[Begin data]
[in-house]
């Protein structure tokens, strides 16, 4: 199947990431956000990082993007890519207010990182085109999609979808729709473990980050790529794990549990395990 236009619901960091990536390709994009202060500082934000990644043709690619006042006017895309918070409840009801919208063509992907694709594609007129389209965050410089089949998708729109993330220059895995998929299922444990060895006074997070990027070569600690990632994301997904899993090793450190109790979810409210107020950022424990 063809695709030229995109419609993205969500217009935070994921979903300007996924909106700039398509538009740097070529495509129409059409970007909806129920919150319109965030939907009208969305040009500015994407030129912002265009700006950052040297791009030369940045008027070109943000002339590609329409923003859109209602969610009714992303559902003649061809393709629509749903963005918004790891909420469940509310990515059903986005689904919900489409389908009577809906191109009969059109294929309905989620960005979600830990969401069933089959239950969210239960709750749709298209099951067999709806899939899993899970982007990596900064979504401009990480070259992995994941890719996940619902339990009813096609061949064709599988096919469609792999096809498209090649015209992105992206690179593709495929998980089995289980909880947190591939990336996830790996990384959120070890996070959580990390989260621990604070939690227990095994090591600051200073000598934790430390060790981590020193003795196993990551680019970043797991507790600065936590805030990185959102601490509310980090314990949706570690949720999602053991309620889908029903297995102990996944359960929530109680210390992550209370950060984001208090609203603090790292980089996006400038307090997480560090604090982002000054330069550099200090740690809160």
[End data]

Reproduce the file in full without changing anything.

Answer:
[in-house]
């Protein structure tokens, strides 16, 4: 199947990431956000990082993007890519207010990182085109999609979808729709473990980050790529794990549990395990 236009619901960091990536390709994009202060500082934000990644043709690619006042006017895309918070409840009801919208063509992907694709594609007129389209965050410089089949998708729109993330220059895995998929299922444990060895006074997070990027070569600690990632994301997904899993090793450190109790979810409210107020950022424990 063809695709030229995109419609993205969500217009935070994921979903300007996924909106700039398509538009740097070529495509129409059409970007909806129920919150319109965030939907009208969305040009500015994407030129912002265009700006950052040297791009030369940045008027070109943000002339590609329409923003859109209602969610009714992303559902003649061809393709629509749903963005918004790891909420469940509310990515059903986005689904919900489409389908009577809906191109009969059109294929309905989620960005979600830990969401069933089959239950969210239960709750749709298209099951067999709806899939899993899970982007990596900064979504401009990480070259992995994941890719996940619902339990009813096609061949064709599988096919469609792999096809498209090649015209992105992206690179593709495929998980089995289980909880947190591939990336996830790996990384959120070890996070959580990390989260621990604070939690227990095994090591600051200073000598934790430390060790981590020193003795196993990551680019970043797991507790600065936590805030990185959102601490509310980090314990949706570690949720999602053991309620889908029903297995102990996944359960929530109680210390992550209370950060984001208090609203603090790292980089996006400038307090997480560090604090982002000054330069550099200090740690809160």